Re: [SCA-Archery] Crossbow Inspection Criteria
The inspection process is composed of two parts - a check on SCA-legality, and a safety check. Checking to insure that a given bow does not use cams or spring-loaded flipper rests is self-explanatory. In regards the safety check on the other hand, you are quite right, there is nothing in the regs that requires many of the safety points that marshals look for nowadays. They are advisories, based on the marshal's individual training and experience (which varies from person to person), and backed up by the marshal's authority to administer the range. That you chafe at the restrictions and at the occasional lack of knowlege or expertise on the part of marshals is understandable - you are a highly skilled archer and manufacturer of equipment. But most others aren't. One would hope that you would be willing teach a class in crossbow mechanics and safety, to the betterment of the marshallate.
As an example: In a previous communication I attempted to explain that I do regard an erratically-releasing bow as not merely a performance issue but as a safety issue as well. Because, to me, erratic releases tend over time to grow stronger, and to gradually compromise the the structure of the tool. If I am incorrect in feeling thus, fine, instruct me, that I may do my job better. But even if it were simply an isolated performance issue, I should still feel justified in commenting on it in an inspection - as I do regarding longer-than-needful strings on longbows, and other performance matters. Because while I see my job as primarily that of safety officer, I also try to be someone who can help archers get more out of their experience.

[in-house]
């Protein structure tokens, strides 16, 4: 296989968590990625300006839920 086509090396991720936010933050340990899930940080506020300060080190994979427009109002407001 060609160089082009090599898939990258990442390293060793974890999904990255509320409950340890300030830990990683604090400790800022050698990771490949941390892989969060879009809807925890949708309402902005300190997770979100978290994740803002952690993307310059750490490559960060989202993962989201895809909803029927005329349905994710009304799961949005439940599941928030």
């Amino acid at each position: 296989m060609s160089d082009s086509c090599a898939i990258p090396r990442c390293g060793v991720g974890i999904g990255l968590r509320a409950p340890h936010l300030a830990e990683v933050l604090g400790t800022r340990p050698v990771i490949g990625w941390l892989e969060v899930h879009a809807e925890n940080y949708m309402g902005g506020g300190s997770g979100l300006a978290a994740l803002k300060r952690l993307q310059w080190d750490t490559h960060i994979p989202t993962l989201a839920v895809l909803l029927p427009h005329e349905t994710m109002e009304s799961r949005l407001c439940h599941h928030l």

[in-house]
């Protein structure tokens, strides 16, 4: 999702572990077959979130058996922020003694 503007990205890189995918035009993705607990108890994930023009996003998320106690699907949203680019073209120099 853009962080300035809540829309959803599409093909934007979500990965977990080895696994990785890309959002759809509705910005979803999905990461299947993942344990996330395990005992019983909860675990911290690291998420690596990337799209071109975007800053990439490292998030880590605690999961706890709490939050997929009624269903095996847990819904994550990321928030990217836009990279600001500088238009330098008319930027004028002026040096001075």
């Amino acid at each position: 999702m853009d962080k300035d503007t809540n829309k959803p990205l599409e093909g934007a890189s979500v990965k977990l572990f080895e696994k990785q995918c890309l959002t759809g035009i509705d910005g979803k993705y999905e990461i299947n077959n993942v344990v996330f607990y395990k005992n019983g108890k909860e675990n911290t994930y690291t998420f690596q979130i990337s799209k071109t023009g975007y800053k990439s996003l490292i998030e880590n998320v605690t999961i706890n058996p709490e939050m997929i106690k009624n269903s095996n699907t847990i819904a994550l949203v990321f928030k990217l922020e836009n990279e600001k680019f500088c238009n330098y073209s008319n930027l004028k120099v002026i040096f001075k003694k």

If you wish to return the SCA to it's pristine origins, marshal-less and casual, fine. Frankly, I sympathize a bit - I've been a part of the SCA for over thirty years, and I well recall the happy days when we were all just slightly goofball college students sleeping on each other's dormitory floors. That world has vanished, though. Today, we live in a world in which the lawyers and the insurance companies have made their willingness to go into a feeding frenzy at the slightest sign of someones broken hangnail preventing them from having a meaningful experience abundantly clear. If we don't provide a safety net, in the form of a proactive marshallate, for the many clue-free participants out there, we get torched. But don't think that my advocacy of a strong marshallate is based on cover-my-butt economics - if there were no lawyers or insurance agents in existence (O dies felix!), I would still do my best to insist on an active marshallate, because I believe that people can e!
njoy their time on our ranges best if they are safe as we can make them. And that means having a few rules in place. If that is intolerable to you, or if you think our program too badly flawed to work with, address such concerns to the SAM, the SEM, and the BoD. I will be fascinated by their responses.
Nigel, warranted safety weenie
> What you have written seems to make entirely too much sense. This caused--
> me to go back and re-read the actual Society rules regarding
> crossbows. Upon seeing them I was shocked to realize that nowhere is
> string float or prod tightness even mentioned! Since these are things the
> marshals around here test, I assumed they had been written into the actual
Three things never heard from the mouth of a Celt:
"Do these colors match?"
"Is this too much jewelry?"
"Is that my drink?"
[Non-text portions of this message have been removed]